Underscoring the need to improve the counting process for the upcoming 2010 Census, the city of Boston announced this week that it successfully won its fourth consecutive census challenge. The U.S. Census Bureau informed city officials that in response to the challenge, they raised the city’s July 2008 population estimate to 620,535 up from the original estimate of 609,023.

The city had submitted the challenge because it believed that the total should have been 630,384.

“Providing accurate information and analysis is critical to our economic climate. I’m happy to see that the Census Bureau has accepted part of our challenge and revised its population estimate for Boston,” said Mayor Thomas Menino said in a statement.

The city will send a letter to the bureau asking them to further correct the amount before it begins work on the 2009 population estimates, according to the statement.

 The challenge contended that the Census Bureau did not fully account for all of the adaptive reuse housing, over-counted the number of housing demolitions, and failed to reflect the correct percentage of population of Suffolk Çounty, the statement said.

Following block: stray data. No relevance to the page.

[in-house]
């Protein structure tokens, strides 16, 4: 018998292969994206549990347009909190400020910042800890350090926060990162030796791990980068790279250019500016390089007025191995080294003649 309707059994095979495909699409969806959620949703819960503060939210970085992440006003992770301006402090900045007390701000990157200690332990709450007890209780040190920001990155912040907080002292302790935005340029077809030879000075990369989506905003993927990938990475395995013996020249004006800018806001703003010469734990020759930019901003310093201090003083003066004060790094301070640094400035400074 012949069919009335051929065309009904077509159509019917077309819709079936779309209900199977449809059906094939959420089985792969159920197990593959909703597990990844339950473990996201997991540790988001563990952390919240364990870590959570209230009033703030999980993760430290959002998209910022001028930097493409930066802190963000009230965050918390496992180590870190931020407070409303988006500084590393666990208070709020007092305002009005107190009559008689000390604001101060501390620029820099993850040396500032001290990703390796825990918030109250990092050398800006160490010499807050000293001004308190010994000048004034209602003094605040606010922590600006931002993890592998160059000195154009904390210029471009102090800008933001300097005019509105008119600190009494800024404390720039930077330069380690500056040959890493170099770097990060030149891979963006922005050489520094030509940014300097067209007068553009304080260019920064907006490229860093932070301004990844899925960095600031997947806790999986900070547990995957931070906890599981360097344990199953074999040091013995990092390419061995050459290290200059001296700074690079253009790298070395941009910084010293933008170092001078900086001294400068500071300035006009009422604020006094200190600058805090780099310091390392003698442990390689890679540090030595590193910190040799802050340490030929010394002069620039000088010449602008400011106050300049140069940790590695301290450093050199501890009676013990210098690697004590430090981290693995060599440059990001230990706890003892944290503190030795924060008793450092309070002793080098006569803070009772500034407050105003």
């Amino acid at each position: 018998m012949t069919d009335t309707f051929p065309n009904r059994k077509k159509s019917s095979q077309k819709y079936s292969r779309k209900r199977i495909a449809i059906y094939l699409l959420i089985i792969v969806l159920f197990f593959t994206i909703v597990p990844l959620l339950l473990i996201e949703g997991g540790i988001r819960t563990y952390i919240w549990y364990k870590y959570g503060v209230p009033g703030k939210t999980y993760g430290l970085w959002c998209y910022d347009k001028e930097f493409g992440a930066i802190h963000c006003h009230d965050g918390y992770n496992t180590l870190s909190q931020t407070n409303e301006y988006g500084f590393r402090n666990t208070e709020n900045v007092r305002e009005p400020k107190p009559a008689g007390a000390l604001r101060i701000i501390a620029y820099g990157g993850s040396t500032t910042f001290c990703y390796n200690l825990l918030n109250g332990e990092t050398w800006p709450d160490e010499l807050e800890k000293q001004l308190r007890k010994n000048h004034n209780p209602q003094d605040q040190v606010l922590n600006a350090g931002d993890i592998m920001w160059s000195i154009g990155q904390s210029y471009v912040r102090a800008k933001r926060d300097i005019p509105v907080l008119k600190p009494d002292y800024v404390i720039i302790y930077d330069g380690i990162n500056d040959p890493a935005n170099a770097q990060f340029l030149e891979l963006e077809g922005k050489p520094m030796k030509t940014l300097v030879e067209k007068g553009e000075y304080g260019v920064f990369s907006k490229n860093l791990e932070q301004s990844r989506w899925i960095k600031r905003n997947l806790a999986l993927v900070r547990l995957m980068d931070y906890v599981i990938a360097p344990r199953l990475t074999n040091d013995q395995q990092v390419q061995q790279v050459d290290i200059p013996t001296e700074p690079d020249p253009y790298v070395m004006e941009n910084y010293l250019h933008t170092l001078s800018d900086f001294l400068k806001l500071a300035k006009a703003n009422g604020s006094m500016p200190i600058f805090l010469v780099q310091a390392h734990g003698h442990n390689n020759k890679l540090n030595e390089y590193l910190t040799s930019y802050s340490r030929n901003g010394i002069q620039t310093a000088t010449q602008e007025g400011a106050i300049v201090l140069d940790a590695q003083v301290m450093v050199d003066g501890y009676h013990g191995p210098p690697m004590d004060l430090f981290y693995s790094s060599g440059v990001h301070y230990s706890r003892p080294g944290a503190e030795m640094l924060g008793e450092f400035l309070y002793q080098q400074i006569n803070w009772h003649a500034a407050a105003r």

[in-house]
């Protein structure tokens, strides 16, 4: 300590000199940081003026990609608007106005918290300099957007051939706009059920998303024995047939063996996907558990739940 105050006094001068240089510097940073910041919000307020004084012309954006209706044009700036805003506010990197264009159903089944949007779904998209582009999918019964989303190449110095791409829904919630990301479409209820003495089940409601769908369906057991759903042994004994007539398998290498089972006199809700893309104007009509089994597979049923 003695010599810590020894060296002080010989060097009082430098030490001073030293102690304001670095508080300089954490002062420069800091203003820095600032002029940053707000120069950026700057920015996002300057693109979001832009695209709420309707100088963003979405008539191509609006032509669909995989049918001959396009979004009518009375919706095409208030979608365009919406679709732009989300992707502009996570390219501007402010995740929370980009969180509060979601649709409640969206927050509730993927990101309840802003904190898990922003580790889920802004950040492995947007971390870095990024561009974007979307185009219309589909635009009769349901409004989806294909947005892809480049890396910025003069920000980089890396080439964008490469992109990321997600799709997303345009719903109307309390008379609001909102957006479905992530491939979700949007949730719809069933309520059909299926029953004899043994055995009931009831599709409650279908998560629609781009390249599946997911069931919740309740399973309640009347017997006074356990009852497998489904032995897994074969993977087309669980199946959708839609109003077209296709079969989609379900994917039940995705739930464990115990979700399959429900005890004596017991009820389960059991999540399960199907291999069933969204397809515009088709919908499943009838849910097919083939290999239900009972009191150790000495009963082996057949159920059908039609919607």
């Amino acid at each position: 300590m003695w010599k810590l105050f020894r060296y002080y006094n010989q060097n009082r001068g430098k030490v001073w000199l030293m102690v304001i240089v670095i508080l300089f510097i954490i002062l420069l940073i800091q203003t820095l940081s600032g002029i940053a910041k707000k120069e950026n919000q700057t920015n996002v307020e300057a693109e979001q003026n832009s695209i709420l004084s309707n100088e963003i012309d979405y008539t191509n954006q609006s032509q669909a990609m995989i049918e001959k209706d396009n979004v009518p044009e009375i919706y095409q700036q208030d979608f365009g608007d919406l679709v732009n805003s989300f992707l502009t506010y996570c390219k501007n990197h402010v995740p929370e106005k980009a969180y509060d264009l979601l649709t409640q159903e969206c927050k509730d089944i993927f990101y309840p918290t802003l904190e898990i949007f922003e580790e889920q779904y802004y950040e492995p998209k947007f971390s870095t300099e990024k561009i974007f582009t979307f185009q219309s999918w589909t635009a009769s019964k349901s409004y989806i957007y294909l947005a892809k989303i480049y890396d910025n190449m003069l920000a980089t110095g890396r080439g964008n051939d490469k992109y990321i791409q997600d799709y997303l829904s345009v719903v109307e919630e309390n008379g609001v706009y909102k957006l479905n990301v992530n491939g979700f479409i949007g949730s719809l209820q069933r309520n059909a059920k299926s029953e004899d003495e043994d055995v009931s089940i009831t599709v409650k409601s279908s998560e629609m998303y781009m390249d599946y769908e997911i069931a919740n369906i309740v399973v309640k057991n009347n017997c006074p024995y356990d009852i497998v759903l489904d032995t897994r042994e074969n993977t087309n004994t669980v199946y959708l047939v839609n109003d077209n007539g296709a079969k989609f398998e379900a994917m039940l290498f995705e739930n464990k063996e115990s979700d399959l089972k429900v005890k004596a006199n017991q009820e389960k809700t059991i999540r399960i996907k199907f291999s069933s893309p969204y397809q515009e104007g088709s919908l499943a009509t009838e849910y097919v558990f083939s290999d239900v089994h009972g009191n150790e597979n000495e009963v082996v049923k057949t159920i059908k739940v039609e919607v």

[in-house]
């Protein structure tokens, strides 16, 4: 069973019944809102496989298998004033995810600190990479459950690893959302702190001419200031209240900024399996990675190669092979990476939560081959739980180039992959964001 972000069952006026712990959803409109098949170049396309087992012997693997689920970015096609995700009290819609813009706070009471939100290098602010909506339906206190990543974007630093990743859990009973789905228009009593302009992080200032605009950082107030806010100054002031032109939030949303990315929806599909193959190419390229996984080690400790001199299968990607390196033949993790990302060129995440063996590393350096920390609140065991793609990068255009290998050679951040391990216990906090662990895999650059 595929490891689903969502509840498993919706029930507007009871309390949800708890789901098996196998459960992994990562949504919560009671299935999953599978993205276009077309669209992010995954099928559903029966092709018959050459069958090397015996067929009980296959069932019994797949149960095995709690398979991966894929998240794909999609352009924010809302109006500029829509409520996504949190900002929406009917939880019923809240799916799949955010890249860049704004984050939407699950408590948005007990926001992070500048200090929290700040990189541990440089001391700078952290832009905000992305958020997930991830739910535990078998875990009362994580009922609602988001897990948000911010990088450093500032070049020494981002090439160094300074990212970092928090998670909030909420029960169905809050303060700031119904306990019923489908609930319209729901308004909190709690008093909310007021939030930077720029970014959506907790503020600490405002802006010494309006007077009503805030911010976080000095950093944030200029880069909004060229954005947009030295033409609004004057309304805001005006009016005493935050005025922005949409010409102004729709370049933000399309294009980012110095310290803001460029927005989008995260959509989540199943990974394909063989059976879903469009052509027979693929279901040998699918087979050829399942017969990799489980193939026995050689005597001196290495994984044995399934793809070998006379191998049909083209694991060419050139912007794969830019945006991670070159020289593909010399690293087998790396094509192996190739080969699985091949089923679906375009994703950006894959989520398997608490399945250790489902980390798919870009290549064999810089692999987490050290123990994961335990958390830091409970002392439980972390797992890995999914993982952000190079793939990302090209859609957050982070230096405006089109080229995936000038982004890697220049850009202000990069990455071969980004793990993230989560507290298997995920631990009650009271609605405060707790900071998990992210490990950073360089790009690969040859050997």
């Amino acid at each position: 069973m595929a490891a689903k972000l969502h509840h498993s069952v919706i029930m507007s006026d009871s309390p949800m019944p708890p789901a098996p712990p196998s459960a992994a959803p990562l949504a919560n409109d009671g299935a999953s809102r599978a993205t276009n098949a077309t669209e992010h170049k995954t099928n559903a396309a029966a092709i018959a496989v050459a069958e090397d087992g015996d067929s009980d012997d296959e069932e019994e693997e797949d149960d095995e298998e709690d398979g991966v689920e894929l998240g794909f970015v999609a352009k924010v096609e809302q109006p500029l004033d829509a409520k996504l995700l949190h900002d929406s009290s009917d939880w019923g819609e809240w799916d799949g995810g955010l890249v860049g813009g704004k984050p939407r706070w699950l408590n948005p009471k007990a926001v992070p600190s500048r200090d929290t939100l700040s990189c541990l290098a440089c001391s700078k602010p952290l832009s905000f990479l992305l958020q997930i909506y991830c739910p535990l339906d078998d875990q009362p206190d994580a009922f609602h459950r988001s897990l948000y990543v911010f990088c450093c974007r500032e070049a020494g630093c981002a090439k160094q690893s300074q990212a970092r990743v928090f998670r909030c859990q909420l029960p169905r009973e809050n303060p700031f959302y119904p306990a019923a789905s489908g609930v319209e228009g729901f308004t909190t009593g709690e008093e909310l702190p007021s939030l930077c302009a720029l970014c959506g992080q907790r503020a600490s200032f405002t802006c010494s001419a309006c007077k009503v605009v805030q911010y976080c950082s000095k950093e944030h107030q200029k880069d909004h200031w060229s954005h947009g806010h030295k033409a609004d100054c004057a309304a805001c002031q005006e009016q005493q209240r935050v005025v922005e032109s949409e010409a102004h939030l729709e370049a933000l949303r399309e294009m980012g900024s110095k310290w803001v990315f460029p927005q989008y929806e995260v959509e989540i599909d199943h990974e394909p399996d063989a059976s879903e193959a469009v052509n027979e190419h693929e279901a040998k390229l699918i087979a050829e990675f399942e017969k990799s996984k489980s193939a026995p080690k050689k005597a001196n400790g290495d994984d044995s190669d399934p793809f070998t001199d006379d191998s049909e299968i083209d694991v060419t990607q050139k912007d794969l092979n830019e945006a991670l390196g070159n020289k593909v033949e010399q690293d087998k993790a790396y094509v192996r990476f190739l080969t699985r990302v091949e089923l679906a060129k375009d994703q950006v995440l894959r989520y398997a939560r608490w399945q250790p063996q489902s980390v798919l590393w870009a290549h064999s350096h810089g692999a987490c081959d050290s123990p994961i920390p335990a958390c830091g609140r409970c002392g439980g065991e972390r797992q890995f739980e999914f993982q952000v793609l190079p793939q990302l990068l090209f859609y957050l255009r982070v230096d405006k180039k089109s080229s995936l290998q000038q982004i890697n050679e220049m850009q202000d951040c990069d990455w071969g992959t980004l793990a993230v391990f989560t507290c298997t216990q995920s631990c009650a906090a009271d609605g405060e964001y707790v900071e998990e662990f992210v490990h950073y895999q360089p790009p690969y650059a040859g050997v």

For every person not counted, the community loses an estimated $1,230 in local funding, according to the U.S. Conference of Mayors.

 During the 10-year period from the last Census, the bureau releases annual population estimates. The research division of the Boston Redevelopment Authority conducts the research on how those estimates were calculated, said BRA spokeswoman Jessica Shumaker in an interview.
Census officials indicated they would look at the calculation for the Suffolk County population as they work on the county estimate for 2009, which will be released in March 2010, according to Greg Harper, a demographer who works on the state challenges.